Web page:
As I read Rosenwald’s Washington Post article, I definitely could relate my own experiences to his findings. Since I spend so much time online, whether it’s completing course assignments or browsing social media, I also find it difficult to dedicate my complete attention when reading physical books. My brain automatically wants to skim the pages, so I have to force my mind to slow down and read word for word. I find it easier to do this if I’m in a quiet place away from distractions, especially technology.
I also wasn’t surprised that when tested, people performed better on paper than on a screen. As Dr. Sasmor discussed when he spoke to our class, reading and writing on physical paper forces your mind to slow down and truly comprehend your words. I think part of the issue is also that technology makes it easier for us to multi-task and complete tasks faster. The downside is that we lose our ability to focus on one task at a time and do it well.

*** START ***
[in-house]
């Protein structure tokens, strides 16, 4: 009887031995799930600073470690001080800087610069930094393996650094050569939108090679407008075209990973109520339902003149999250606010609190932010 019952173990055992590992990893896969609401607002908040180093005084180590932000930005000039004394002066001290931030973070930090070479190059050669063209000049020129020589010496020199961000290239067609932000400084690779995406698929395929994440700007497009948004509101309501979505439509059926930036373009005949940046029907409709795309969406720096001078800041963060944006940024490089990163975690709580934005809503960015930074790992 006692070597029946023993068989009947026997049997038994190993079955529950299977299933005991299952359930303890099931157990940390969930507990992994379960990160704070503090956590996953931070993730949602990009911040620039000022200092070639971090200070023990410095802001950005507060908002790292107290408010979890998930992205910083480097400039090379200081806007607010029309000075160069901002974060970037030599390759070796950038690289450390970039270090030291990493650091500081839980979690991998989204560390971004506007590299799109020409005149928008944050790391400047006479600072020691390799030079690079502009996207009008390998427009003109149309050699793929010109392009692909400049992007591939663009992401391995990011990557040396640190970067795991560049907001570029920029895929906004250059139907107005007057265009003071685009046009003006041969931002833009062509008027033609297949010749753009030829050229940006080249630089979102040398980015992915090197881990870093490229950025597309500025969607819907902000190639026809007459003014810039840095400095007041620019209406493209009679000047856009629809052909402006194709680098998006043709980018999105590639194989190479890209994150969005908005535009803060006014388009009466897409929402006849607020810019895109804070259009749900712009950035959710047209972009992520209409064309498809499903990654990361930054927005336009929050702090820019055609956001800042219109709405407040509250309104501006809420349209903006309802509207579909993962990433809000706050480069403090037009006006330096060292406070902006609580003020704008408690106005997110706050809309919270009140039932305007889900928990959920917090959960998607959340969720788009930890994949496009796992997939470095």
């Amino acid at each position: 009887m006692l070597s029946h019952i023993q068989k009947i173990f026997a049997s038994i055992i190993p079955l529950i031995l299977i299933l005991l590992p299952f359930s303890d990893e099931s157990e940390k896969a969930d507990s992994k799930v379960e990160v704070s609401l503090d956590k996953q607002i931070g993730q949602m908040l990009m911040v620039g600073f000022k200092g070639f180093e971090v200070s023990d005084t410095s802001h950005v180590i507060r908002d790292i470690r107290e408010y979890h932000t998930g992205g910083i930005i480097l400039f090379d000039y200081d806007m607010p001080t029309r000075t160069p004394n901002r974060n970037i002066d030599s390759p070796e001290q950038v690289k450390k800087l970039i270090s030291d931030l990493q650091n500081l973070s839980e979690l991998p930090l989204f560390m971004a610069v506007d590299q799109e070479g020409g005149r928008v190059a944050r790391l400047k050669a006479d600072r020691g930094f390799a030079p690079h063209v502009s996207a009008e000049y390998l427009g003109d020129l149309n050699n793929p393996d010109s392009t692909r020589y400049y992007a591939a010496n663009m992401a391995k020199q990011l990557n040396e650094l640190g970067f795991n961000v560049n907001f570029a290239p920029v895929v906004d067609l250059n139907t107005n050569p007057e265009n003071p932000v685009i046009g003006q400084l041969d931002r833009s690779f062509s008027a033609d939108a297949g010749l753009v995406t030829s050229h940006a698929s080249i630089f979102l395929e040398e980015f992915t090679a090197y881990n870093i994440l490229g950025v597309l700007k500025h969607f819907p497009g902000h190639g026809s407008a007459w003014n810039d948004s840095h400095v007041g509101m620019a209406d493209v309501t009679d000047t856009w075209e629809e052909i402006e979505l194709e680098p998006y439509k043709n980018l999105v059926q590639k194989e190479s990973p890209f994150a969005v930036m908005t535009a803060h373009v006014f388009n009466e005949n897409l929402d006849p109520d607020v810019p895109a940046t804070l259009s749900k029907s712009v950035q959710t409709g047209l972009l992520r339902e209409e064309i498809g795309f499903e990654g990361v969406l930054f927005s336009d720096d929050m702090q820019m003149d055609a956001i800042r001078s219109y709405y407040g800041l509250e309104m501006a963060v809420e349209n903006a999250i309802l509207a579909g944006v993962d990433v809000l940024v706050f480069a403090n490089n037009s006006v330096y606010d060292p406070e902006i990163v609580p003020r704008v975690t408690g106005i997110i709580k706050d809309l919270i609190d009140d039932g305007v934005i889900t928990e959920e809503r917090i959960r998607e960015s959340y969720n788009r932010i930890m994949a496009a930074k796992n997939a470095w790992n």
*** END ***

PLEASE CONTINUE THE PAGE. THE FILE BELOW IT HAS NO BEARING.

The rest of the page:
In general, it’s interesting to see how our brains adapt to changes in technology, especially when it comes to reading. However, despite the benefits of technology, I also do fear that we’ll lose our ability to read texts well. It already seems like we’ve generally lost the appreciation for it in our culture. I hope that people continue to value the importance of reading stories. After all, stories are what make us human.